Sorry bro, but this is absolutely untrue. So much so, it makes me question if we are even discussing the same can here.
    I spend most days designing products specifically for additive manufacturing, that can’t be made any other way. Trust me, there are many ways to skin that cat without resorting to printing, that would either be lighter or have more volume for the same weight. Generally speaking, there are fewer design restrictions for cnc than for 3d printing. Like I said before, a 1 to 1 exact copy wouldn't be possible, obviously, but that doesn't mean that the same design principles can't be applied. That is, a can inside a can. You could even put helical skirts on the cone cups with CNC if you really wanted to, though I suspect that it doesn't really do anything that would warrant it.

    Again 3d printing is the future, but it’s just like blockchain, solar, electric, or any other emerging tech. Way too many people asking if they can, vs if they should.


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    Last edited by okie; 04-12-21 at 06:40.

  7. #57
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    Quote Originally Posted by okie View Post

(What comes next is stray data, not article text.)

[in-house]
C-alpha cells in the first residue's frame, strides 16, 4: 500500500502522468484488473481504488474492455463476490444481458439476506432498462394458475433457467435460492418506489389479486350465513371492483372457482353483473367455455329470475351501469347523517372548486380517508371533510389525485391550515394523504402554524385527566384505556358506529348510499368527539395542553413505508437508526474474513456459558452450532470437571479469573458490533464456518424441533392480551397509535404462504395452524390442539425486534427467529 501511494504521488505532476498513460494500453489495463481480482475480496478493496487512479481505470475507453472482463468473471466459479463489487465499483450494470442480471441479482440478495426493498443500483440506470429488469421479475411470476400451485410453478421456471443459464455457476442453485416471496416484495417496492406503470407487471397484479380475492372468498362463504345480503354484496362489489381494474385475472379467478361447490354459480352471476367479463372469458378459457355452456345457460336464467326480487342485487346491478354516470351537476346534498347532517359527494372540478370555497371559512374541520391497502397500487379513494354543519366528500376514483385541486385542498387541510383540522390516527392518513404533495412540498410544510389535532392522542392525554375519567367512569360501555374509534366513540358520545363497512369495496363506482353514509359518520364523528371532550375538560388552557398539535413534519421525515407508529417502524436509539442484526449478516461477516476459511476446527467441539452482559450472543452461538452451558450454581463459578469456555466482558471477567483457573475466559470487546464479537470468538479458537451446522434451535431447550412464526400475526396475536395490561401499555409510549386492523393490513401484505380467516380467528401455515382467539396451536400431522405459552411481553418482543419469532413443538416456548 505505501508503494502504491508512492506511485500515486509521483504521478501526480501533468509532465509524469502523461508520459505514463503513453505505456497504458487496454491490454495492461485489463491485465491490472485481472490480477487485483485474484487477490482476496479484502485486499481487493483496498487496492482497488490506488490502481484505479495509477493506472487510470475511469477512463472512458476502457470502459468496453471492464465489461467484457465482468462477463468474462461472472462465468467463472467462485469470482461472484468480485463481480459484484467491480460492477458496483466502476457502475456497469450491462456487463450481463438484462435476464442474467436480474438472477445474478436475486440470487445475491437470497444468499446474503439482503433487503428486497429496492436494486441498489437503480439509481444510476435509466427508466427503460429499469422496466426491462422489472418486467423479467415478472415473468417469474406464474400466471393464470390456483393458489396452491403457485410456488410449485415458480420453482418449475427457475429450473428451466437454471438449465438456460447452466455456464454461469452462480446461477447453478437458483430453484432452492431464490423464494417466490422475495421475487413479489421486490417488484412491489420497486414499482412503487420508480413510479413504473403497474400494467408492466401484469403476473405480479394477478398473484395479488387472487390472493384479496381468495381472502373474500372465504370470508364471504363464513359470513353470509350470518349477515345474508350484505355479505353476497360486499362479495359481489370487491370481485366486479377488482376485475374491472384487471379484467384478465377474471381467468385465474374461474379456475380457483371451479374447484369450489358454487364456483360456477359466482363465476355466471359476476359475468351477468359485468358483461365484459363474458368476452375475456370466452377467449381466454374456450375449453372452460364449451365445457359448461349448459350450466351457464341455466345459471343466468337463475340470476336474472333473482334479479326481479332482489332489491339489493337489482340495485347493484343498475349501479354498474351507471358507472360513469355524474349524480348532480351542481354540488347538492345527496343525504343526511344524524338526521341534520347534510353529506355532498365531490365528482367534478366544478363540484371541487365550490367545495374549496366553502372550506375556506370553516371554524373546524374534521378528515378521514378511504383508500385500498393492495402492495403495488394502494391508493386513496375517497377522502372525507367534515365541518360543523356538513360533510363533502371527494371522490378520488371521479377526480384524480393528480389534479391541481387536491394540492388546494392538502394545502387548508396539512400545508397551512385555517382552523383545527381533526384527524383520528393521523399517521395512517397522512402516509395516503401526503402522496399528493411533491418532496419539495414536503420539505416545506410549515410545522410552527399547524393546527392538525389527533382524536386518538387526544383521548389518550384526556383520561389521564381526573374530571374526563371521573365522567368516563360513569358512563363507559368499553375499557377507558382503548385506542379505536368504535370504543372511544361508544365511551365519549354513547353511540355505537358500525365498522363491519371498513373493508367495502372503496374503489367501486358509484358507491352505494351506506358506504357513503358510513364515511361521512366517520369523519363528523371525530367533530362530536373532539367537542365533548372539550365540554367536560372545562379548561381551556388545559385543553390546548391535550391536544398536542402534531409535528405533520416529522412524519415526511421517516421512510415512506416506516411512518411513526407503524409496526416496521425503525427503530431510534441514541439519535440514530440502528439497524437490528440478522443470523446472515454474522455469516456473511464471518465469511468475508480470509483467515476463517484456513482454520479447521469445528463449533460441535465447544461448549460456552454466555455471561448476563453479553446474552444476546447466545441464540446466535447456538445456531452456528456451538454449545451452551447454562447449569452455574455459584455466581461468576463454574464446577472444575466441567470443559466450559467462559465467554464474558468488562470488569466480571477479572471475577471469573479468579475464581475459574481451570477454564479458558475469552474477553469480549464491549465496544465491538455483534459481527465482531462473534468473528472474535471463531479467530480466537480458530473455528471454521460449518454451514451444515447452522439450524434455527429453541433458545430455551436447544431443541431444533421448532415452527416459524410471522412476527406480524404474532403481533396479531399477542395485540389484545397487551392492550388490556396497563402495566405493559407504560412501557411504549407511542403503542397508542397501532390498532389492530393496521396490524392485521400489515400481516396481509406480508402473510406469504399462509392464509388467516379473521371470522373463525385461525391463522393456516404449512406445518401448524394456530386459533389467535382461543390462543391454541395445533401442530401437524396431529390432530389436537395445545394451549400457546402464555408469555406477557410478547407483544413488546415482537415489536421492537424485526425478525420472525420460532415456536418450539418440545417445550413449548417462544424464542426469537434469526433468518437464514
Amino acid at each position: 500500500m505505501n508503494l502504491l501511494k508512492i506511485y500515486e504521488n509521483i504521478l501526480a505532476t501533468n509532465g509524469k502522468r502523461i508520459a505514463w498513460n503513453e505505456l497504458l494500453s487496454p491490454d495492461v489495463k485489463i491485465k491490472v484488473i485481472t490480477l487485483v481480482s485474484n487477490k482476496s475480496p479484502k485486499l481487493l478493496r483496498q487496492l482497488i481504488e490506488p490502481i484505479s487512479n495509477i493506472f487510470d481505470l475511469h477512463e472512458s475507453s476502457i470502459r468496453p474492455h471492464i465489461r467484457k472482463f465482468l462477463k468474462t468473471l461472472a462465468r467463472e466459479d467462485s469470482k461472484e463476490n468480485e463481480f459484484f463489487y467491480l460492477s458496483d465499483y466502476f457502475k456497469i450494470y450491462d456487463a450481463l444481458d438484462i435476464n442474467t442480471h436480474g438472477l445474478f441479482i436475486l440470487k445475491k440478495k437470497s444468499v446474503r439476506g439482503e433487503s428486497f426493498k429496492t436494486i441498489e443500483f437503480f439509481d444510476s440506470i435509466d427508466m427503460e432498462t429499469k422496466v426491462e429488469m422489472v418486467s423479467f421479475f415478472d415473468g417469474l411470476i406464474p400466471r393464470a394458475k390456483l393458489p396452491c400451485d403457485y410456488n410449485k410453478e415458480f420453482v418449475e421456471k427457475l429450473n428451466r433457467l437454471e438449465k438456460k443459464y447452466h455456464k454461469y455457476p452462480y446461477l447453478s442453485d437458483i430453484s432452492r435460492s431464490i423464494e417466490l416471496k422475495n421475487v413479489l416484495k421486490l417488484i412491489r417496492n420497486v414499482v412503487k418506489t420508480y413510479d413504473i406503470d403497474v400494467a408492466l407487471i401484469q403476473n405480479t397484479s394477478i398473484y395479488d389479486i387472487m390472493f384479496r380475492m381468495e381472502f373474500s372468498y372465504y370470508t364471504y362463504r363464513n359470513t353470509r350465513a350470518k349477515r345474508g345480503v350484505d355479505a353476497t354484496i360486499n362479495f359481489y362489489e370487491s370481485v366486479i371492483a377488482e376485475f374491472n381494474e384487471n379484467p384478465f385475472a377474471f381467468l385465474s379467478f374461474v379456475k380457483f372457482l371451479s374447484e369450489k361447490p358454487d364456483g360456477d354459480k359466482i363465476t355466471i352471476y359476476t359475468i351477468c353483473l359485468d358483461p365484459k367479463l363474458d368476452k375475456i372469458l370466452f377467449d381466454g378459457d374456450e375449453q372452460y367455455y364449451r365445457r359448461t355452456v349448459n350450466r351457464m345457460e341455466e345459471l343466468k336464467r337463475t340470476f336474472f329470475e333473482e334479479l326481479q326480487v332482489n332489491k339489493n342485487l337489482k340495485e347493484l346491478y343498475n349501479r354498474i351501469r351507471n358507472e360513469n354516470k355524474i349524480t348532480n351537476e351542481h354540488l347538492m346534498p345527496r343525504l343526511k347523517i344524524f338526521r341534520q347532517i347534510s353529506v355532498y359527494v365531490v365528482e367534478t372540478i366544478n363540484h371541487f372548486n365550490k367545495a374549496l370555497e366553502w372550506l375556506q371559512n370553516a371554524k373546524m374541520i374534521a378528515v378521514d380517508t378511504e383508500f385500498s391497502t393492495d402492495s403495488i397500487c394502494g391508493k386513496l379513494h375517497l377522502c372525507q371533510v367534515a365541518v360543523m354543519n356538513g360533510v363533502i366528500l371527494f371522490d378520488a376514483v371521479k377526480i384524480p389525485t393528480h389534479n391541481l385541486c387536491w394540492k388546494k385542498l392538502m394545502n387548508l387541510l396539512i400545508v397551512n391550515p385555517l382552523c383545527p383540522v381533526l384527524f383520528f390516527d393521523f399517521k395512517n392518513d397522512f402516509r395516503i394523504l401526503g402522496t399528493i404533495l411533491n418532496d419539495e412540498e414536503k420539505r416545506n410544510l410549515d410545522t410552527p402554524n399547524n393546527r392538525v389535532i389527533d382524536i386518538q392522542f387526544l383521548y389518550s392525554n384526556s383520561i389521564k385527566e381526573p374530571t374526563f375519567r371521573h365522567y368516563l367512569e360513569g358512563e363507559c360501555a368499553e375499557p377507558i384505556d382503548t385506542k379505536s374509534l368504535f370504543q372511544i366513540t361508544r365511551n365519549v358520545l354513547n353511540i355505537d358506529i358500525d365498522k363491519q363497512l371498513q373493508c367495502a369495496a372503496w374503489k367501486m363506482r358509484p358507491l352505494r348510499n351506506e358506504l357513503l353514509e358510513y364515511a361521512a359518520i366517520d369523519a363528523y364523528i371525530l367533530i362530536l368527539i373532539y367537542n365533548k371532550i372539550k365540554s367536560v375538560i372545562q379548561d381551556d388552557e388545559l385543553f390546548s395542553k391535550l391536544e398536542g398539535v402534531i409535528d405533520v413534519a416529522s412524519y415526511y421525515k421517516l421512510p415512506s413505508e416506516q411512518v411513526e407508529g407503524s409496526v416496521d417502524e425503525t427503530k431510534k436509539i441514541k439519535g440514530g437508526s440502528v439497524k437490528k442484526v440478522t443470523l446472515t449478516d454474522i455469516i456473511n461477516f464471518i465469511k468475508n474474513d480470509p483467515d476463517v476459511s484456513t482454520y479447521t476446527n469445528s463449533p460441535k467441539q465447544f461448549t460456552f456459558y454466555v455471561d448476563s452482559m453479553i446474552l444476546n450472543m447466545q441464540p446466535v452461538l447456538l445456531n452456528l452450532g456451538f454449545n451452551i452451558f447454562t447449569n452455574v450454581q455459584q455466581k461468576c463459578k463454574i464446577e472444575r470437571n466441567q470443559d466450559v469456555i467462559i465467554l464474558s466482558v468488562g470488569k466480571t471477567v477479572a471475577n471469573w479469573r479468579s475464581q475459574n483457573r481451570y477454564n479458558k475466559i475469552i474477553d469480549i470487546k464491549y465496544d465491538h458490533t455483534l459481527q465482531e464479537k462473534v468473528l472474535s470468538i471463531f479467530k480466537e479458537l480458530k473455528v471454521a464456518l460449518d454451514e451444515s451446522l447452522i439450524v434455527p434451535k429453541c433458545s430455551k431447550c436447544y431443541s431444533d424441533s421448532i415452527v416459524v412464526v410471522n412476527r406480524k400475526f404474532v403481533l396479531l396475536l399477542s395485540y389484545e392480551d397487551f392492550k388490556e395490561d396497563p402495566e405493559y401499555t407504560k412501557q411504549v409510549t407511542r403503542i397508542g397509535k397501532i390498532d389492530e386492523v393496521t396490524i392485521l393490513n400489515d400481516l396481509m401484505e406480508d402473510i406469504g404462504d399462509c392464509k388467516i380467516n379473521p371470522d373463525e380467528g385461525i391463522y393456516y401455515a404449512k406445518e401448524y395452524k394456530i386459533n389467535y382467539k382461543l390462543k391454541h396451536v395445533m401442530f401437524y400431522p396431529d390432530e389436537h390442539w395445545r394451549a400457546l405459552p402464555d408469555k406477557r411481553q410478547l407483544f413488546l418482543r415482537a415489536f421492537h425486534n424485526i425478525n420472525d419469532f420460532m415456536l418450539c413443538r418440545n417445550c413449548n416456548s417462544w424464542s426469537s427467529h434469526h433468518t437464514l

I would LOVE to be wrong here.
    Coulda fooled me.....

  8. #58
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    After browsing this thread, without diving into proprietary info and stuff, here's how things really are.

    The silencer isn't "designed by the literal rocket scientists at Oak Ridge National Labs". It isn't even using anything meaningful or relevant to any patents ORNL holds that would provide them with any positive benefit. They didn't even have to license anything from ORNL because it's all already been done before. It's just using consumers perceptions of the entity for marketing purposes to make people believe that just because ORNL was involved in some part of the process that it makes it the best and most advanced thing ever made. CFD is completely useless for silencer development. It's a meaningless money drain for which the sole benefit to the manufacturer is that they get to tell consumers that it was DeSiGnEd WiTh SuPeRcOmPuTeRs like that actually means anything. The best silencers you can buy were never touched by CFD.

    Flow through silencers have existed since at least 1909 and in their current form since at least 1927. Full auto rated doesn't mean anything except that the manufacturer will fix it when it breaks. That applies to everyone. First round pop can be undetectable by ear because all the shots are loud. Any time you vent gas to atmosphere quicker than normal it will be loud. The TDS silencers are simple shallow vented cone baffles with a vented blast chamber directing to the spiral around the core and a vented front cap for both the core and for the coaxial. There's so much wrong with the claims on the website it would take far too long to dissect them.